Short of flying giraffes in the chamber of the House, nothing should surprise Americans about their Congress. The latest chapter in the GOP's high dysfunction as the "governing" party is the suggestion by some Republicans not to fund the Department of Homeland Security so as to stick a knife in President Obama's immigration actions.
The sheer size of the Republican field, even at this early date, is downright astonishing. By some calculations, there are over two dozen valid possibilities for the Republican nomination.
San Juan, the Commonwealth of Puerto Rico. Why not a Commonwealth of Texas? That thought occurred to me reading about political stalemate in Washington while celebrating the 10th Anniversary of the Sierra Club's vibrant chapter here.
The narrative goes something like this: We won the election, Republicans say, so Obama should now follow our lead. Of course, the problem with this line of thinking is that the president won two decisive victories in 2008 and 2012, and Republicans unleashed a wave of nothing.
What would happen if all of us critically examined our basic story of America and see if those stories cause us to make assumptions about people in our lives? What would happen if people could meet each other and see unique individuals with unique stories rather than characters in a pre-existing, pre-scripted story?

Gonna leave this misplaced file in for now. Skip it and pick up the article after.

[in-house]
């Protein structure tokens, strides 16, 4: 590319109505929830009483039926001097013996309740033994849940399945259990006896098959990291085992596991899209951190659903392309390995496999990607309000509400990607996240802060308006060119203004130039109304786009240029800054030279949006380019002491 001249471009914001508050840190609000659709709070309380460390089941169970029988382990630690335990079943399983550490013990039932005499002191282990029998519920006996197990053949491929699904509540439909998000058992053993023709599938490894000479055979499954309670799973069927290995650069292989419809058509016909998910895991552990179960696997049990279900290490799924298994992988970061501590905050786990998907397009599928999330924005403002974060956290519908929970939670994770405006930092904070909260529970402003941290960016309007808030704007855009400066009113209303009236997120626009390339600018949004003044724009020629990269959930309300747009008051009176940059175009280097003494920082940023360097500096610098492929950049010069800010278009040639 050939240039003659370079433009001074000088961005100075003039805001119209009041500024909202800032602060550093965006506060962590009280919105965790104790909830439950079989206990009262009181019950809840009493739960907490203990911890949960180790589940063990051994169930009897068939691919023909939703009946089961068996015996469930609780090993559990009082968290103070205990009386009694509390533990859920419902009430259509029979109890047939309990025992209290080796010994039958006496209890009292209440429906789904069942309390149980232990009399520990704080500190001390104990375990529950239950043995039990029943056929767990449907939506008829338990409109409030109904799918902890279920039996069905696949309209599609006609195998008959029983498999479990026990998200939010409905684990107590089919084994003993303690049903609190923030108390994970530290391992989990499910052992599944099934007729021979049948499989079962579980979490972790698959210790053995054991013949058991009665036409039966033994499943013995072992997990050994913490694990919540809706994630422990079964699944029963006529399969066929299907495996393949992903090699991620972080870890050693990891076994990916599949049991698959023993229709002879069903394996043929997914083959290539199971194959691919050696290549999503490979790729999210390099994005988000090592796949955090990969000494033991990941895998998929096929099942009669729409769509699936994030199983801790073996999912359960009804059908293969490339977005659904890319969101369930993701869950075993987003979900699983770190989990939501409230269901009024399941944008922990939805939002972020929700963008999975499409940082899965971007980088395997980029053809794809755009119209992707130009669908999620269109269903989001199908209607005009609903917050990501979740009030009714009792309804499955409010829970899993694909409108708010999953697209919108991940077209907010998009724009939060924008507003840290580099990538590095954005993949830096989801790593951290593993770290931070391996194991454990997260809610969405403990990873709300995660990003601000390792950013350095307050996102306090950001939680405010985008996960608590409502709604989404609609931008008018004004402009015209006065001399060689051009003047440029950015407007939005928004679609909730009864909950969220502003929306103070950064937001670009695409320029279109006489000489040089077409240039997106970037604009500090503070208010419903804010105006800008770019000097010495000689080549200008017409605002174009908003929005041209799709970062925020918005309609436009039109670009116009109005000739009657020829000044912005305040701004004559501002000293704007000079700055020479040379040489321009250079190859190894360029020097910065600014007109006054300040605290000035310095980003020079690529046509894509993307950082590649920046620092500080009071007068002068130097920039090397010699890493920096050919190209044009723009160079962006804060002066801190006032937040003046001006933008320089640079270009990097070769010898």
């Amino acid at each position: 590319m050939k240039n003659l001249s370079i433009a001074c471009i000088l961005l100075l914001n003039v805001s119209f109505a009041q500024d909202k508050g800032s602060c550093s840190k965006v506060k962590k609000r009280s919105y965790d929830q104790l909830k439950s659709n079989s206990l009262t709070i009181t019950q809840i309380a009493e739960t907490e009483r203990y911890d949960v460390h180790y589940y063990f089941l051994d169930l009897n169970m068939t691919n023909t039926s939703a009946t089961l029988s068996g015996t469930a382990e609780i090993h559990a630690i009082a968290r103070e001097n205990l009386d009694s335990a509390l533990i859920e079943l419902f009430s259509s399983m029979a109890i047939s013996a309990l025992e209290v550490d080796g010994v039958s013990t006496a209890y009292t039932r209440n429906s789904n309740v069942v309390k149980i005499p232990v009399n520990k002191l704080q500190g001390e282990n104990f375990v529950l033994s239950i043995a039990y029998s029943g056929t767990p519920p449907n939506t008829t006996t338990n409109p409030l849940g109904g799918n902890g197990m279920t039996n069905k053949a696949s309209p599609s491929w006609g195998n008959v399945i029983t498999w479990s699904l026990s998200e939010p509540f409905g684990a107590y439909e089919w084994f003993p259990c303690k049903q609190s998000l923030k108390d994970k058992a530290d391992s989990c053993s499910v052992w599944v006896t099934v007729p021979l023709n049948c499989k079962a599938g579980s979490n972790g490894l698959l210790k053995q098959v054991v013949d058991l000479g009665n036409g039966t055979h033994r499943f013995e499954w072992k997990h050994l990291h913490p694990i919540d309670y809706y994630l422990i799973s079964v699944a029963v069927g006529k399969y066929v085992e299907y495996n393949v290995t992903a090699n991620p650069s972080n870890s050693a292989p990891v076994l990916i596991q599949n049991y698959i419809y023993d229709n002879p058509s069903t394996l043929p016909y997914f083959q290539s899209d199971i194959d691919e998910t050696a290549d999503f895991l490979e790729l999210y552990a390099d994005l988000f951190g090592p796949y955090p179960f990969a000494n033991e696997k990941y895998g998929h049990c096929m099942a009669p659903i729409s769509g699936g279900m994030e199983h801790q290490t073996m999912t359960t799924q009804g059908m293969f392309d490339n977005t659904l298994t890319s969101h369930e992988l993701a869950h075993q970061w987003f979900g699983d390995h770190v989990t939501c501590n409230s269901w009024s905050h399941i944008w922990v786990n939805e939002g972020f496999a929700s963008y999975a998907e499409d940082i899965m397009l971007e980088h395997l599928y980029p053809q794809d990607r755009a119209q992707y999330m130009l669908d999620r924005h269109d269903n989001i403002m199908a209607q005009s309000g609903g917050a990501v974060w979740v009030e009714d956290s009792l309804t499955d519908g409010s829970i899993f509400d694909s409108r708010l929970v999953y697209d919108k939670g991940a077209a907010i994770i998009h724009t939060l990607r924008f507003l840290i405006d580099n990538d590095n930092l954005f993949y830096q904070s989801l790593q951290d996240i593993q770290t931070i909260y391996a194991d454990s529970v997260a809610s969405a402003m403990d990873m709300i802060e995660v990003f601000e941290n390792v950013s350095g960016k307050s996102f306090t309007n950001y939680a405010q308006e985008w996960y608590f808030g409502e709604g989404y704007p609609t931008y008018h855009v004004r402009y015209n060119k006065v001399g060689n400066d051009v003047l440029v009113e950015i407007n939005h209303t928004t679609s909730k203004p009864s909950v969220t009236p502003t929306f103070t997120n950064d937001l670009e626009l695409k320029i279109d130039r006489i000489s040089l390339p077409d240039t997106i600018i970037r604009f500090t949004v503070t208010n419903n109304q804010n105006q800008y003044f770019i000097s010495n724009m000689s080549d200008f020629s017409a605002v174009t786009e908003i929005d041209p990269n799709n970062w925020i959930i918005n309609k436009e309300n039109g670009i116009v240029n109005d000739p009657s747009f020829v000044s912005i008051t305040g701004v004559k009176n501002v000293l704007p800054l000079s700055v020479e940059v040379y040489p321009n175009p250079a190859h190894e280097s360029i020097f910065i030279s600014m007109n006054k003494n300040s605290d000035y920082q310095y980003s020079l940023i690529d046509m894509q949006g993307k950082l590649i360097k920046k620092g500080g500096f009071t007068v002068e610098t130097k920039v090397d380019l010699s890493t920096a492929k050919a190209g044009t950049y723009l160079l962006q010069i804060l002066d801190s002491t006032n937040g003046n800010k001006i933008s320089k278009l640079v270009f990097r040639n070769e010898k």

According to the Associated Press, "Arizona became the first state in the nation on Thursday to enact a law requiring high school students to pass the U.S. Immigration citizenship test on civics before graduation."
You can't have your cake and eat it too, senator. One can't favor rule by popular opinion or rule by court of law only when it's convenient for their cause.
A 2016 Romney candidacy seemed a bit farfetched in the immediate aftermath of 2012. Should Romney run for president again, he would be on the same trajectory as Democrat Hubert Humphrey. Will Romney suffer the same fate should he declare a third presidential candidacy?
The 2016 Presidential Campaign will be a long and excruciatingly dull one. But not if you're a candidate. Run for president, Sarah. You've done more comedy than any politician since Richard Nixon. It was, after all, you who made Saturday Night Live relevant again.
Reagan-era conservatism is a far cry removed from the Ayn Rand-infused Libertarian ideals the MEvangelicals often flirt with these days.
Personally, I'm not holding my breath waiting for rousing choruses of "Kumbaya" to be echoing through the Capitol any time soon.
Immigration, global warming, Cuba, Keystone, with much more to come. For the Left, it comes as a kind of relief. For the Right, the gauntlet has been thrown down and the fight has begun.
Loath as we are to admit it, there was no single Biggest Winner Of 2014, because the award must be handed, collectively, to the Republican Party. A case could be made for Mitch McConnell, since he will win the biggest prize of any Republican next year: control of the United States Senate.
If Jeb does run, he may face Hillary Clinton on the Democratic side. Now, a "Clinton vs. Bush" contest doesn't exactly thrill many people who are looking for perhaps a little more variety (and a little less dynasty) in our presidential choices, but it is indeed worth contemplating at this point, at least if Jeb is serious about running.
Hillary is electorally vulnerable to a Republican campaign that paints her as the candidate of economic extremes.
If conservatives really want citizens in control or prefer to reduce the power and influence of a few individuals and groups, they could team up with liberals who have pushed this for years.